Story image

Connectivity downtime costs local business over $4,000/hour

07 Sep 18

Ruckus Networks, an ARRIS company, has launched its inaugural Asia-Pacific (APAC) State of Wi-Fi Survey, which revealed the average cost to a business from connectivity downtime in Australia was AU$68,332 over the past 12 months.

This cost equates to an average of $4,020 lost per hour.

The survey found connectivity downtime has impacted the bottom line of business operations in APAC to the tune of $70.5 million over the past year.

Almost all (98%) of Australian businesses experienced at least one downtime incident per month, and 43% of these experienced between 2-5 instances of connectivity downtime.

Over half (57%) of Australian businesses had an average connectivity downtime of at least over one hour.

This is a huge concern considering Australia is one of the top three markets in APAC that rely on and connect to Wi-Fi at work all the time (Japan: 64%; Singapore: 57%; Australia: 56%).

Over one-third (35%) of Australian organisations need to spend more than one working week (five days) each month to manage Wi-Fi or network-related issues.

This diverts time and resources away from the IT department, preventing them from implementing new initiatives that could instead help drive and deliver new digital products, services, and revenue models.

Besides the loss of productivity, connectivity downtime and other network-related issues might also be undermining organisations’ ability to push out new digital innovations and transform themselves.  

“Wi-Fi is the foundation of Australia’s burgeoning digital economy. Not only is it a productivity tool to empower employees to work and collaborate better, it is also a platform that enables organisations to interact directly with their customers,” says Ruckus Networks Australia & New Zealand country manager Carl Jefferys.

“Wi-Fi is often forgotten as the one instrumental element that breathes life to new digital initiatives and pushes growth opportunities in today’s dynamic and competitive digital era. For example, Wi-Fi infrastructure is also the basis for a range of other radio frequency technologies used in the internet of things (IoT) applications. Understanding that Wi-Fi is indeed the backbone of digital transformation efforts will mitigate significant disruption, and in turn, losses in revenue."

A growing appetite to use Wi-Fi outside of basic productivity tasks is a key driver in the role a high-speed and reliable connection plays in today’s Wi-Fi user experience.

More than half (53%) of Australian business and IT leaders are either using streaming videos and voice calls through Wi-Fi at work.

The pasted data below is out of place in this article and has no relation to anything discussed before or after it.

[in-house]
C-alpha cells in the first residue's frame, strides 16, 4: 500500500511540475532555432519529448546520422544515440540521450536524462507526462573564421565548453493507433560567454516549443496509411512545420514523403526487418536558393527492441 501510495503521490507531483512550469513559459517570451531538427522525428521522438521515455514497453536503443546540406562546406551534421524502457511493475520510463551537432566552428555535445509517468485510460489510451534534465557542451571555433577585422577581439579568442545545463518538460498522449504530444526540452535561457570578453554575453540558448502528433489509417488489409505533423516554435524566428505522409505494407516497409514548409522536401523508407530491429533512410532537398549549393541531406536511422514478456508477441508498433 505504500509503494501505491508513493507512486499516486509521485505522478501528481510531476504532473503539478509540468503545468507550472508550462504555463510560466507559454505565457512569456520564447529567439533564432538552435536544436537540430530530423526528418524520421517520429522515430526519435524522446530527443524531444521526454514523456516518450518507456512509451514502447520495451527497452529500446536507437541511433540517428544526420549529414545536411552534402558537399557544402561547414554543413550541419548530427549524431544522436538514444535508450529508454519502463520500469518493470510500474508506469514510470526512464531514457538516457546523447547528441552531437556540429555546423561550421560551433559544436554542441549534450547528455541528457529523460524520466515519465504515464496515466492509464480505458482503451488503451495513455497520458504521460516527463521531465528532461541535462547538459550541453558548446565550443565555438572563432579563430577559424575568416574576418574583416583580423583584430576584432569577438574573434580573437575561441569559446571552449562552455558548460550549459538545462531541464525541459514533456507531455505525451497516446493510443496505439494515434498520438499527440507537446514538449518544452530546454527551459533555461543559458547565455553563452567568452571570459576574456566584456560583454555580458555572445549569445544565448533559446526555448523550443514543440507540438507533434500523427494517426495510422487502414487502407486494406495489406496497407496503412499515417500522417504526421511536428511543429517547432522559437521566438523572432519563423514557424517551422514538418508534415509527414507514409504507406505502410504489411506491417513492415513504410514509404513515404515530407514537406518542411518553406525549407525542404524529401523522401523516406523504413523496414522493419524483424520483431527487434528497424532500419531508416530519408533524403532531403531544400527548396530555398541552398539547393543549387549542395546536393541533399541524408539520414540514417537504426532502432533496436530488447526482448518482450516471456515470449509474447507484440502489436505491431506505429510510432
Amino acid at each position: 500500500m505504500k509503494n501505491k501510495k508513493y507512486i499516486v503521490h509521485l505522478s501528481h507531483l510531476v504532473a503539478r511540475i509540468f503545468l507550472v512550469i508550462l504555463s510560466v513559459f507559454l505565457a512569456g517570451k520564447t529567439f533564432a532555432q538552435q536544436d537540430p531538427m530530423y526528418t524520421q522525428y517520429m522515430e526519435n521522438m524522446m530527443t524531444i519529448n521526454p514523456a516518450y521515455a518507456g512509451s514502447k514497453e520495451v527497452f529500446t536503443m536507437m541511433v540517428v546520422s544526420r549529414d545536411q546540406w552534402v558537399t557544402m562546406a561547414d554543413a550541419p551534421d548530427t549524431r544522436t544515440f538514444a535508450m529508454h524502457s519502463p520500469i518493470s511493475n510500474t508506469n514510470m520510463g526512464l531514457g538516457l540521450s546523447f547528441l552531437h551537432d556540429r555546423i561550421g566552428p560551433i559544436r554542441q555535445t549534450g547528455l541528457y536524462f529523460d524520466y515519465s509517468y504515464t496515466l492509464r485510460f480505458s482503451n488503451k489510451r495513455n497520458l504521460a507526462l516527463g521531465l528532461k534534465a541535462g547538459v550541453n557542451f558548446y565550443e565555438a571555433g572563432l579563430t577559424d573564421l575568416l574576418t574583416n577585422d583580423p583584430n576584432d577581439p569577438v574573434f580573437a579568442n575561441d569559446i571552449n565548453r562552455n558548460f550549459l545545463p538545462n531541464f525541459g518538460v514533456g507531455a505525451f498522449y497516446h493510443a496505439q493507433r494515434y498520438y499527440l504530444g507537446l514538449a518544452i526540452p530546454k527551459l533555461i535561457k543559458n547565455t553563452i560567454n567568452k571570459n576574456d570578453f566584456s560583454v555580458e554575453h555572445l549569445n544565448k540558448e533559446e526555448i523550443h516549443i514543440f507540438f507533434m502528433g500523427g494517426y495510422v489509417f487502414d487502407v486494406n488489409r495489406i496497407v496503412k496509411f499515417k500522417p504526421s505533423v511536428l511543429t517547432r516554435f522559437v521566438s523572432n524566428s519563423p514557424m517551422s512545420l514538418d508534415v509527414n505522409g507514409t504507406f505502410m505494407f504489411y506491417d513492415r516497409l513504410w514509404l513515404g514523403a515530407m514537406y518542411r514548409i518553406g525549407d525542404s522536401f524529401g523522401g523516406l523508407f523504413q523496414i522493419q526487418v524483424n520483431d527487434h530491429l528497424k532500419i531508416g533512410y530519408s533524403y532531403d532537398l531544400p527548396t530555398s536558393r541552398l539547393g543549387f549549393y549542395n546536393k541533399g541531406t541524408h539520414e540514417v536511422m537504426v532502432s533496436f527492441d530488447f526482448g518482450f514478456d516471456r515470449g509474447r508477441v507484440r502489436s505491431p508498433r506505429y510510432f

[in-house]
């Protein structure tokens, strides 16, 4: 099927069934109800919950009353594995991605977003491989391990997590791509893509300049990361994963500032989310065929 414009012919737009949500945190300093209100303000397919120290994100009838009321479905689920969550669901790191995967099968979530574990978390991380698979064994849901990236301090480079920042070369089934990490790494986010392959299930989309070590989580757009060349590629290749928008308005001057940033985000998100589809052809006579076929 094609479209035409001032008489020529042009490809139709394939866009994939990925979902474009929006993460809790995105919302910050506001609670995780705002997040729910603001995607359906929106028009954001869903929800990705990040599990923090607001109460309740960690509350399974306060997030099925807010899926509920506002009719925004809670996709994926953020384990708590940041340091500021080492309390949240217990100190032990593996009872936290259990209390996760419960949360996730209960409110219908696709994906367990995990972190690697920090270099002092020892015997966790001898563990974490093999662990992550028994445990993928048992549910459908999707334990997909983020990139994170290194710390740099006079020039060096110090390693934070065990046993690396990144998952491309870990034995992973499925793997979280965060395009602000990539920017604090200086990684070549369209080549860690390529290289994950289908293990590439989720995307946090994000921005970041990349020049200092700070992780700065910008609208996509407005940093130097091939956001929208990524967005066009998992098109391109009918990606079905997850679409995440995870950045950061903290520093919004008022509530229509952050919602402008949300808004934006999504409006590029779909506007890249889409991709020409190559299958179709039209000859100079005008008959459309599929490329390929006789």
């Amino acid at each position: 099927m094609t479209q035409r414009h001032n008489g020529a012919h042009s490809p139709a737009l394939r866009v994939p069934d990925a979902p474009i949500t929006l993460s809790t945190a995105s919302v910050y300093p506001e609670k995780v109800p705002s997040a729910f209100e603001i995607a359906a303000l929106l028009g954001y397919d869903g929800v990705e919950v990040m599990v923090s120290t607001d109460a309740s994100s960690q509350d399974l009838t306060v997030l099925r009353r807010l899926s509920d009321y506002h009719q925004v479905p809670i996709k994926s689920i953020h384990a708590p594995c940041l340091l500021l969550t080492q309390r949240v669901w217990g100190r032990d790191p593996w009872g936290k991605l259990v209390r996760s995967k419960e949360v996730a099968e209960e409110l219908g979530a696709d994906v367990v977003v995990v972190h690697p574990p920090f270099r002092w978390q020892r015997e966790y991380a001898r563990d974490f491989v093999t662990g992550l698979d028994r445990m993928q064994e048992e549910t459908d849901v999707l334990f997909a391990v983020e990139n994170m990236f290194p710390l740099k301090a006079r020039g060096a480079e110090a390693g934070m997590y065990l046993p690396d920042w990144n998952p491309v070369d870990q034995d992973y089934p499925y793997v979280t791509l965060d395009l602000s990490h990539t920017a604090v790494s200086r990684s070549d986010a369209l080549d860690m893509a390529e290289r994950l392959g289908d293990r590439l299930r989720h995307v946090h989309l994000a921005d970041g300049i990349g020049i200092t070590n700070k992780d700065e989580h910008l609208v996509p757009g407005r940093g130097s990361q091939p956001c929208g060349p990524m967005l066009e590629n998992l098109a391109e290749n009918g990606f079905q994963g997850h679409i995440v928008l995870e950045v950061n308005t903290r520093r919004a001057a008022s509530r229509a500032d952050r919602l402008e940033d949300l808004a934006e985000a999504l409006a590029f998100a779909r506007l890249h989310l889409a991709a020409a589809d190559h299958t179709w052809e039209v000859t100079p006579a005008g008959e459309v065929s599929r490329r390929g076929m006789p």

In an effort to reach maximum productivity levels, the majority (57%) of Australians carry between 1-3 Wi-Fi capable devices; this included smartphones, tablets, laptops, and smartwatches.  

Though Wi-Fi has become an integral part of the workplace, almost 3 in 4 (73%) still cite slow connection speed as the top concern, followed by connectivity dropouts (65%) and the difficulty in accessing the network (61%).

Reassuringly, Australians have the best Wi-Fi/connectivity experience either at home (77%) or work (75%), where they access Wi-Fi the most.  

However, there is considerable room for improvement with public Wi-Fi.

In fact, only one in four (26%) of Australians claim to have a good experience with public Wi-Fi.

As a result, just 7% of users connect to public Wi-Fi all the time - this presents a significant gap that needs to be improved before a truly mobile workforce can be realised.

According to the Study, almost all respondents (97%) are satisfied with the current state of Wi-Fi security in their organisations, indicating a moderate level of confidence in their organisations’ Wi-Fi security posture.

However, close to one in five (19%) of APAC respondents indicated that they have an open Wi-Fi network with no secure login measures. In Australia, this is on par (20%).  

When it comes to connecting to unfamiliar Wi-Fi networks, business and IT leaders are more vigilant and security concerns become the top concerns for them.

Approximately four in five (83%) APAC respondents indicated insecure connection as one of the top three concerns they have when connecting to public Wi-Fi.  

BlackBerry buys out cybersecurity AI firm Cylance
“We are eager to leverage BlackBerry’s mobility and security strengths to adapt our advanced AI technology to deliver a single platform.”
WA council first to adopt new Datacom tech for local government
The early adopter Shire of Majinup’s initial priority is to use Datascape to help it engage more closely with its community.
Five secrets – Workday’s 2019 winning formulas
We thoroughly investigate why business software vendor Workday believes 2019 will be their best year yet.
Exclusive: Strengths and limitations of the AWS/Cisco partnership
Iguazio CEO Yaron Haviv discusses whether the partnership really is a 'match made in heaven' and what it means for the industry.
Google Cloud CEO stepping down to welcome ex-Oracle exec
Google Cloud has grown significantly under Greene's tenure, but has involved tens of billions of dollars and little gains on AWS and Azure.
Why UCaaS is the channel’s ‘opportunity of the century’
The popularity of UCaaS has grown very fast, with larger organisations across major industries like financial services and healthcare embracing it.
Talend and Databricks partner for scalable data solution
The strategic partnership combines unified analytics and data management in the cloud.
Video conferencing in dire need of simplification, study shows
A Forrester study shows that 84% of companies are using two or more cloud-based video conferencing apps.